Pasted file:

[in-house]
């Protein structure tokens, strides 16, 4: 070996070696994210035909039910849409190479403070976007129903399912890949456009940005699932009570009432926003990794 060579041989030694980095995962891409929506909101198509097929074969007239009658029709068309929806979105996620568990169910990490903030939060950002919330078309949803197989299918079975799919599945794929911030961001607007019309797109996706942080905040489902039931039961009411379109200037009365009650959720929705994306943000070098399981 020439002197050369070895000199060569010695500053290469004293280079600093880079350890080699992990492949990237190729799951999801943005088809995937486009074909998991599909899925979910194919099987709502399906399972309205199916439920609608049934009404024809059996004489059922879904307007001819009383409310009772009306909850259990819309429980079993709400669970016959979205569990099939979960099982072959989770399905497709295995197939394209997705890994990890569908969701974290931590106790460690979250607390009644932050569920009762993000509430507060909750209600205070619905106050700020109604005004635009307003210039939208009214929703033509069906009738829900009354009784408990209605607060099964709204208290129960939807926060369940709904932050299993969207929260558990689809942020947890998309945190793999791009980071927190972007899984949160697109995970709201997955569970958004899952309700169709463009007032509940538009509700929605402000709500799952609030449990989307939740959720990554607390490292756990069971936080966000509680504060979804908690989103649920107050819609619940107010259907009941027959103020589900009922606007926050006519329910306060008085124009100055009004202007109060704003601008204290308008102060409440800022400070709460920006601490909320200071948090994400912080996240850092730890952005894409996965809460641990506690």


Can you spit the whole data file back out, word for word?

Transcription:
[in-house]
């Protein structure tokens, strides 16, 4: 070996070696994210035909039910849409190479403070976007129903399912890949456009940005699932009570009432926003990794 060579041989030694980095995962891409929506909101198509097929074969007239009658029709068309929806979105996620568990169910990490903030939060950002919330078309949803197989299918079975799919599945794929911030961001607007019309797109996706942080905040489902039931039961009411379109200037009365009650959720929705994306943000070098399981 020439002197050369070895000199060569010695500053290469004293280079600093880079350890080699992990492949990237190729799951999801943005088809995937486009074909998991599909899925979910194919099987709502399906399972309205199916439920609608049934009404024809059996004489059922879904307007001819009383409310009772009306909850259990819309429980079993709400669970016959979205569990099939979960099982072959989770399905497709295995197939394209997705890994990890569908969701974290931590106790460690979250607390009644932050569920009762993000509430507060909750209600205070619905106050700020109604005004635009307003210039939208009214929703033509069906009738829900009354009784408990209605607060099964709204208290129960939807926060369940709904932050299993969207929260558990689809942020947890998309945190793999791009980071927190972007899984949160697109995970709201997955569970958004899952309700169709463009007032509940538009509700929605402000709500799952609030449990989307939740959720990554607390490292756990069971936080966000509680504060979804908690989103649920107050819609619940107010259907009941027959103020589900009922606007926050006519329910306060008085124009100055009004202007109060704003601008204290308008102060409440800022400070709460920006601490909320200071948090994400912080996240850092730890952005894409996965809460641990506690």